The prince praised efforts to persuade pension funds and other charities to stop investing in major fossil fuel companies, arguing that the divestment movement has attracted broad-based support. He added that it had “sharpened investors’ focus, not just on the risks of holding hydrocarbon stocks within their portfolios, but also to the ever more pressing need to divert vastly more capital into clean energy, low-carbon investments and infrastructure projects”.

He singled out the Guardian’s Keep it in the Ground campaign, which calls on the world’s biggest health charities – the Bill and Melinda Gates Foundation and the Wellcome Trust – to divest their funds from major fossil fuel companies. “The Keep it in the Ground campaign is the first action of its kind from such a newspaper, and has – like the broader fossil fuel divestment movement – focused the mind very considerably as to the scale of the transition before us.”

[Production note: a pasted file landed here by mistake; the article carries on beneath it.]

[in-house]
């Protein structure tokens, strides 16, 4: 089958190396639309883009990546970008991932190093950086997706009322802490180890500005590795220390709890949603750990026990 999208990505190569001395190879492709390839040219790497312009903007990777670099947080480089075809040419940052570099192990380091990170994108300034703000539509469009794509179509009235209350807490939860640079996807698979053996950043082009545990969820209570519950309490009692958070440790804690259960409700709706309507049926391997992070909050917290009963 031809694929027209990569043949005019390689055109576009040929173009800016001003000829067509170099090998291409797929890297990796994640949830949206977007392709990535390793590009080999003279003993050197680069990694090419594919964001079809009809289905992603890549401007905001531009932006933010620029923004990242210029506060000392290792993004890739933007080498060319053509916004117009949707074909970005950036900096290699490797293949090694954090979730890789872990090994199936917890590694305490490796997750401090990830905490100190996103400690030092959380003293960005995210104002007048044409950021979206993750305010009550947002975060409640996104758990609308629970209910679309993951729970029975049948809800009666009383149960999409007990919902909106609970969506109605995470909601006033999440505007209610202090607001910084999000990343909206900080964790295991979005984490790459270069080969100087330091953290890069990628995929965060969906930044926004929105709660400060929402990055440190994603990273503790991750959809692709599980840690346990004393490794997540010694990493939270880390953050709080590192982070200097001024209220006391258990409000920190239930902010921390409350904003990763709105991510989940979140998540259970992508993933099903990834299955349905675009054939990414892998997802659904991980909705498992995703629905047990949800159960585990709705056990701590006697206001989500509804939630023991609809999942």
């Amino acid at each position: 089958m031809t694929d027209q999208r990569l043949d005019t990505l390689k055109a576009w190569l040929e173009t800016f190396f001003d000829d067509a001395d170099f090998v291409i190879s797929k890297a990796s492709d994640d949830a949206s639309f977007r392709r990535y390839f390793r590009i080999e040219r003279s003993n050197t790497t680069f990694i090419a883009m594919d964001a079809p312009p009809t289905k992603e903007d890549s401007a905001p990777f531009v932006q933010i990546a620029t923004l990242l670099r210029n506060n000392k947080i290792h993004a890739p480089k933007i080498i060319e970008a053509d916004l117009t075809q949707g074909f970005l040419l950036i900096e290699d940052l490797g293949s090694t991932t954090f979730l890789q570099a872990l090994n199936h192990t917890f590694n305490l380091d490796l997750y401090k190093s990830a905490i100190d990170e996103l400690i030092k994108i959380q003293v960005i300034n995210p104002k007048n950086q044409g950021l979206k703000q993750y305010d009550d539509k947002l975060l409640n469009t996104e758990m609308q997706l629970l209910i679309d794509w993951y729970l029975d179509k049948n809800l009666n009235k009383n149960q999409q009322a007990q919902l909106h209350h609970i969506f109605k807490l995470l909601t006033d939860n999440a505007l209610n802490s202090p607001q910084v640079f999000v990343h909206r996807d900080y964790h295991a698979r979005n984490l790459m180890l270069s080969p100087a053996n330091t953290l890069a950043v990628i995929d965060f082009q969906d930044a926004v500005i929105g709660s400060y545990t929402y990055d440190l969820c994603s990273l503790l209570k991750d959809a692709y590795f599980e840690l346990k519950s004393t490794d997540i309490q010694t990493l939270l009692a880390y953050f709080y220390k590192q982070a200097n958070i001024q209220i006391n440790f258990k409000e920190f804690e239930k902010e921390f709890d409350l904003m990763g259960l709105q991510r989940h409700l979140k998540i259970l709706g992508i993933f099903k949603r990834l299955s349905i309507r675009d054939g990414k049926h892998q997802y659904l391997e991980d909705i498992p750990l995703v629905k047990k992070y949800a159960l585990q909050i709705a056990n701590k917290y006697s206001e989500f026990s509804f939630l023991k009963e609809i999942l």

The dinner was also addressed by Fatih Birol, the chief economist of the International Energy Agency. He said, with the energy sector responsible for two-thirds of all greenhouse gas emissions, that ending fossil fuel subsidies and raising the cost of carbon pollution was essential: “We need to phase out these wrong-headed energy policies and phase in right-minded energy pricing,” he said. Birol added that the construction of highly polluting coal-fired power stations should be banned and investment in renewable energy increased by 50%.

Polly Courtice, director of the CISL, said that while an increasing number of business leaders were turning ambitions of sustainability into practice, “it is undeniably the case that inequality is rising, ecosystems degraded, resources depleted and greenhouse gas levels are increasing”. She added: “Our analysis is that a fundamental rewiring [of the global economy] is required.”

The prince concluded that he thought times had changed significantly during his lifetime and recalled “the Guardian newspaper thinking it was hilarious when I managed to encourage the installation of one of the country’s first bottle banks – which they described as a ‘strange engine’ – at Buckingham Palace 25 years ago”.

Damian Carrington, the guardian 

This article first appeared on the guardian

Edie is part of the Guardian Environment Network


| greenhouse gas emissions | sustainable development